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Approximately 1 to 2% of people develop the disease at some point in their lives.In about 60% of cases, the first episode of hair loss occurs before age 20 and is followed by a regrowth of hair.The presence of Alopecia Areata has been linked to infectious factors, endocrine, genetic, psychological, and other causes such as eye or dental irritations, and head trauma.

What is Alopecia Areata?

Alopecia areata is a disease that affects the hair follicles. In most cases, hair falls out in clumps, leaving hairless areas the size of US currency quarters. Although it is rare, the disease can cause total loss of hair around the hair on the face and body.

Why is it produced?

The cause of this disease is probably an autoimmune reaction. This means that the immune system incorrectly attacks the body's own cells. In the case of Alopecia Areata the cells that are attacked are in the hair follicles.

Genetic (hereditary) factors may also play a role. Almost 40% of people under age 30 with Alopecia Areata have at least one family member who has been diagnosed with the same disorder.

The risk of developing this disease is especially high in people who have asthma, allergic rhinitis, thyroid disease, vitiligo, pernicious anemia and down syndrome.


Patients usually present with one or more oval or round plates of 2-5 cm in diameter, located on the scalp, beard or eyebrows. Inside these plates the skin keeps the follicular orifices, but without any hair. On the edge of the plate, short hairs may be seen. (Thin facing up and thick facing down).

One or several outbreaks may develop throughout life, resulting in the re-growth of the hair, initially with white and fine hair, and later pigmented.

What types of Alopecia Areata are there?

When alopecia affects the frontal edge, parietal and occipital hairline, and retains only a strand of hair it is called Ophiasis Alopecia. When all the hair on your head falls out it is called Alopecia Areata Totalis, and when the whole body hair is lost it is called Alopecia Areata Universalis.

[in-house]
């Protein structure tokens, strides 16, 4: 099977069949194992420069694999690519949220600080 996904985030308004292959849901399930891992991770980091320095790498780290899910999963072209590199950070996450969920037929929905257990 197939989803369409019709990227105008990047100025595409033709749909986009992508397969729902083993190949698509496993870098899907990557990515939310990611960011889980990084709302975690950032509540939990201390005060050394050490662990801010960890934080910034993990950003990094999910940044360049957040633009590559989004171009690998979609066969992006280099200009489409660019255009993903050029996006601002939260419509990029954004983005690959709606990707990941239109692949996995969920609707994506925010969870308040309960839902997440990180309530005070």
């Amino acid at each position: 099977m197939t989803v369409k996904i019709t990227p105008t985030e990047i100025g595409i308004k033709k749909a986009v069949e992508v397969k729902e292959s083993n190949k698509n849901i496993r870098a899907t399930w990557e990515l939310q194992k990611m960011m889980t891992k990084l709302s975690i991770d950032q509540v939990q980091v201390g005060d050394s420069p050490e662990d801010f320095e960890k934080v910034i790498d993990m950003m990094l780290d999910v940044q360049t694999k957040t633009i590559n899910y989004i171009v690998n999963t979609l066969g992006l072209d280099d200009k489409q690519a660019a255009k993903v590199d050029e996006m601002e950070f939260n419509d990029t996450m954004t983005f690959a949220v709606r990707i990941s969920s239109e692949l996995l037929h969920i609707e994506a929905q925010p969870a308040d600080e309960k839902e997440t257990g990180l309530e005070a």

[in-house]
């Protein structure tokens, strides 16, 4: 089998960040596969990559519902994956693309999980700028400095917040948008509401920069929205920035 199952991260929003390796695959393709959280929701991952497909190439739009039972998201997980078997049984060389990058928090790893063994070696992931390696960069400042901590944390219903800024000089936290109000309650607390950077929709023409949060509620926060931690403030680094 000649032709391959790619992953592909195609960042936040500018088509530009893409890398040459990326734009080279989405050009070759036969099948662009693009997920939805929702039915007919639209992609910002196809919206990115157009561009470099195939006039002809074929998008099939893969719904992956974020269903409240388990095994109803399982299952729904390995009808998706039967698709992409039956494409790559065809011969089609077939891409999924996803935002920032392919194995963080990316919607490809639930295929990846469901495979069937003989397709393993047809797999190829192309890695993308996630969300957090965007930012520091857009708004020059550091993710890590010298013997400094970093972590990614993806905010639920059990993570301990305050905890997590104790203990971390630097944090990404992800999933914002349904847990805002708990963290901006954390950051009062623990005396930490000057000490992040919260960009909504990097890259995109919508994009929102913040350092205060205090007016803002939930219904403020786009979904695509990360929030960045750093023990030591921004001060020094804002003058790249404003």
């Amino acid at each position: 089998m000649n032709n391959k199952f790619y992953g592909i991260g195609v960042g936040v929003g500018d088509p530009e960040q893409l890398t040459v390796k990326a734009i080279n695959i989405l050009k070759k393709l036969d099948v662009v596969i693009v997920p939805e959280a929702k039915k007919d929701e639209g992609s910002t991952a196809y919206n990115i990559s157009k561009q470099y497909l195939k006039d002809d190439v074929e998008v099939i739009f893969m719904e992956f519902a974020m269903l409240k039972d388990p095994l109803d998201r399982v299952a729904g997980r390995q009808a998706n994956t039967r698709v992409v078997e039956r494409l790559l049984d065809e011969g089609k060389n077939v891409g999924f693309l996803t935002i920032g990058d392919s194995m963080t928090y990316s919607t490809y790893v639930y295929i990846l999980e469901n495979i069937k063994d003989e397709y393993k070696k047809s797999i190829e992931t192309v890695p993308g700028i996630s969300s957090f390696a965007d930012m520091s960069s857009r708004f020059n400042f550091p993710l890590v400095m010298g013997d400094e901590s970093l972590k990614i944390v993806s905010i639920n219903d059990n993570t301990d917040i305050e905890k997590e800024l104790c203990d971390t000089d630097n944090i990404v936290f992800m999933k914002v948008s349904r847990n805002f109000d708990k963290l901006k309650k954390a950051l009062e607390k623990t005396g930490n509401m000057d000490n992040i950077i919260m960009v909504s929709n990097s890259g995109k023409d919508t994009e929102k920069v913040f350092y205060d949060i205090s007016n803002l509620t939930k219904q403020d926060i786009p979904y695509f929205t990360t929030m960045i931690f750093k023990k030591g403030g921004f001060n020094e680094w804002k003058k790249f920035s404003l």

The doctor makes the diagnosis of Alopecia Areata observing the typical appearance of hairless areas. Most of the time there are well-defined points of baldness (round or oval). Sometimes the skin has an ivory color. It may be sometimes difficult to diagnose when it shows up as diffused alopecia.

A diagnosis that differentiates it from ringworms and scarring alopecia must be done. It is important to rule out other diseases that may be associated with this disease such as vitiligo, down syndrome, thyroid disease, pernicious anemia and Addison’s disease.

Examination with a dermatoscope magnifier and also a skin biopsy may be needed.

Treatment for Alopecia Areata

When Alopecia Areata is small, treatment may not be necessary, since it will usually resolve on its own. However due to the negative aesthetic effect, which usually causes an emotional impact, it must be stopped early on to avoid its growth. There are several treatments and due to the unreliability of these we have several options:

  • Topical glucocorticoids.
  • Use of systemic glucocorticoids.
  • Use of Diphencyprone.
  • Use of Minoxidil.
  • Use of Zinc.

The new drugs are very promising. In most cases results are satisfactory for years

Doctor Pablo Umbert

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